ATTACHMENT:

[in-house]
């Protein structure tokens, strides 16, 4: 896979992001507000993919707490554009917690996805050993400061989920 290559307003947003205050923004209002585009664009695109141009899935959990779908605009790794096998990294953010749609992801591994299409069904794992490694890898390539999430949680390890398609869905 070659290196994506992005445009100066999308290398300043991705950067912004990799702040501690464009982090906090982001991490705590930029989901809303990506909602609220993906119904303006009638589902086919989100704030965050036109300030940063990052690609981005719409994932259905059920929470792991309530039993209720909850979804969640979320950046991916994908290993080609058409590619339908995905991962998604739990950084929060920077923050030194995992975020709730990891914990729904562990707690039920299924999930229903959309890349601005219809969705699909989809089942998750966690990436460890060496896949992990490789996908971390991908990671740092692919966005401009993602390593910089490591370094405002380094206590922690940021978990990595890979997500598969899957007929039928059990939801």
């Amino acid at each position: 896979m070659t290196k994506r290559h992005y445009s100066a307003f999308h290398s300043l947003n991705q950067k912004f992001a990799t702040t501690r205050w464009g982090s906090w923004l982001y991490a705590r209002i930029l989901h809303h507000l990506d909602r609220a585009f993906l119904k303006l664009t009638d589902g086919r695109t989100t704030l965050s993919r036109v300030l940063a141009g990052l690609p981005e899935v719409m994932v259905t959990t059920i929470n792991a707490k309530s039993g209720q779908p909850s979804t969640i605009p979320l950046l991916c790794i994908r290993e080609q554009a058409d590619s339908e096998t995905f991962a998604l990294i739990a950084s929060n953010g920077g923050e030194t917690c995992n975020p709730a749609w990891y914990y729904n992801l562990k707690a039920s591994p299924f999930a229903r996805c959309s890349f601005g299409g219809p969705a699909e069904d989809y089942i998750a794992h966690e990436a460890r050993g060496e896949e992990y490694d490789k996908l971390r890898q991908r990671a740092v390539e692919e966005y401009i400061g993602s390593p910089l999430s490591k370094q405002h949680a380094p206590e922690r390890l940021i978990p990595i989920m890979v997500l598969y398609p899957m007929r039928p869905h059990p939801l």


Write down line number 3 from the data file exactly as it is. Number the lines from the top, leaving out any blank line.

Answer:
């Amino acid at each position: 896979m070659t290196k994506r290559h992005y445009s100066a307003f999308h290398s300043l947003n991705q950067k912004f992001a990799t702040t501690r205050w464009g982090s906090w923004l982001y991490a705590r209002i930029l989901h809303h507000l990506d909602r609220a585009f993906l119904k303006l664009t009638d589902g086919r695109t989100t704030l965050s993919r036109v300030l940063a141009g990052l690609p981005e899935v719409m994932v259905t959990t059920i929470n792991a707490k309530s039993g209720q779908p909850s979804t969640i605009p979320l950046l991916c790794i994908r290993e080609q554009a058409d590619s339908e096998t995905f991962a998604l990294i739990a950084s929060n953010g920077g923050e030194t917690c995992n975020p709730a749609w990891y914990y729904n992801l562990k707690a039920s591994p299924f999930a229903r996805c959309s890349f601005g299409g219809p969705a699909e069904d989809y089942i998750a794992h966690e990436a460890r050993g060496e896949e992990y490694d490789k996908l971390r890898q991908r990671a740092v390539e692919e966005y401009i400061g993602s390593p910089l999430s490591k370094q405002h949680a380094p206590e922690r390890l940021i978990p990595i989920m890979v997500l598969y398609p899957m007929r039928p869905h059990p939801l």